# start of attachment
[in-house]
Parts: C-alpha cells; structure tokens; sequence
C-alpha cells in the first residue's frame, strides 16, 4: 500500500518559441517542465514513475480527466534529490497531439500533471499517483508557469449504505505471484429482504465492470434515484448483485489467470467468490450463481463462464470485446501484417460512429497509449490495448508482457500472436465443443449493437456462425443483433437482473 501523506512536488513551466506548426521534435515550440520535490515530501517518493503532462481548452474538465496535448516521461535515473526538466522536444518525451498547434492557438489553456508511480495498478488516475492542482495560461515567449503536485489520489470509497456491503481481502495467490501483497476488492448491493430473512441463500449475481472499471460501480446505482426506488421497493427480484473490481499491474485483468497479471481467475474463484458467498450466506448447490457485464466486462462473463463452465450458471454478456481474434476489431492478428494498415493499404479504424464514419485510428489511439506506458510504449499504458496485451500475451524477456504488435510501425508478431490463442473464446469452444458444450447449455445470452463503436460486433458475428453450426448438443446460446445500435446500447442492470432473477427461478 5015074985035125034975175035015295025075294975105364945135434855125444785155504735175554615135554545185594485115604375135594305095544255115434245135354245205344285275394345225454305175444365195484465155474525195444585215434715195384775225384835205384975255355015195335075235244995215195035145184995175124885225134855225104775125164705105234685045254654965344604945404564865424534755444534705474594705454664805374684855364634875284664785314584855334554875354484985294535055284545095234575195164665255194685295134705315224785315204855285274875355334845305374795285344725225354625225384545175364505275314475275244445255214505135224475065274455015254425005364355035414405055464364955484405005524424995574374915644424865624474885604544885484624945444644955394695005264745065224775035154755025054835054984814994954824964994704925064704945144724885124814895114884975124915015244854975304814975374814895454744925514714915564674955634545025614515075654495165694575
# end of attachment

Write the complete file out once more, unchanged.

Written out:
[in-house]
Parts: C-alpha cells; structure tokens; sequence
C-alpha cells in the first residue's frame, strides 16, 4: 500500500518559441517542465514513475480527466534529490497531439500533471499517483508557469449504505505471484429482504465492470434515484448483485489467470467468490450463481463462464470485446501484417460512429497509449490495448508482457500472436465443443449493437456462425443483433437482473 501523506512536488513551466506548426521534435515550440520535490515530501517518493503532462481548452474538465496535448516521461535515473526538466522536444518525451498547434492557438489553456508511480495498478488516475492542482495560461515567449503536485489520489470509497456491503481481502495467490501483497476488492448491493430473512441463500449475481472499471460501480446505482426506488421497493427480484473490481499491474485483468497479471481467475474463484458467498450466506448447490457485464466486462462473463463452465450458471454478456481474434476489431492478428494498415493499404479504424464514419485510428489511439506506458510504449499504458496485451500475451524477456504488435510501425508478431490463442473464446469452444458444450447449455445470452463503436460486433458475428453450426448438443446460446445500435446500447442492470432473477427461478 5015074985035125034975175035015295025075294975105364945135434855125444785155504735175554615135554545185594485115604375135594305095544255115434245135354245205344285275394345225454305175444365195484465155474525195444585215434715195384775225384835205384975255355015195335075235244995215195035145184995175124885225134855225104775125164705105234685045254654965344604945404564865424534755444534705474594705454664805374684855364634875284664785314584855334554875354484985294535055284545095234575195164665255194685295134705315224785315204855285274875355334845305374795285344725225354625225384545175364505275314475275244445255214505135224475065274455015254425005364355035414405055464364955484405005524424995574374915644424865624474885604544885484624945444644955394695005264745065224775035154755025054835054984814994954824964994704925064704945144724885124814895114884975124915015244854975304814975374814895454744925514714915564674955634545025614515075654495165694575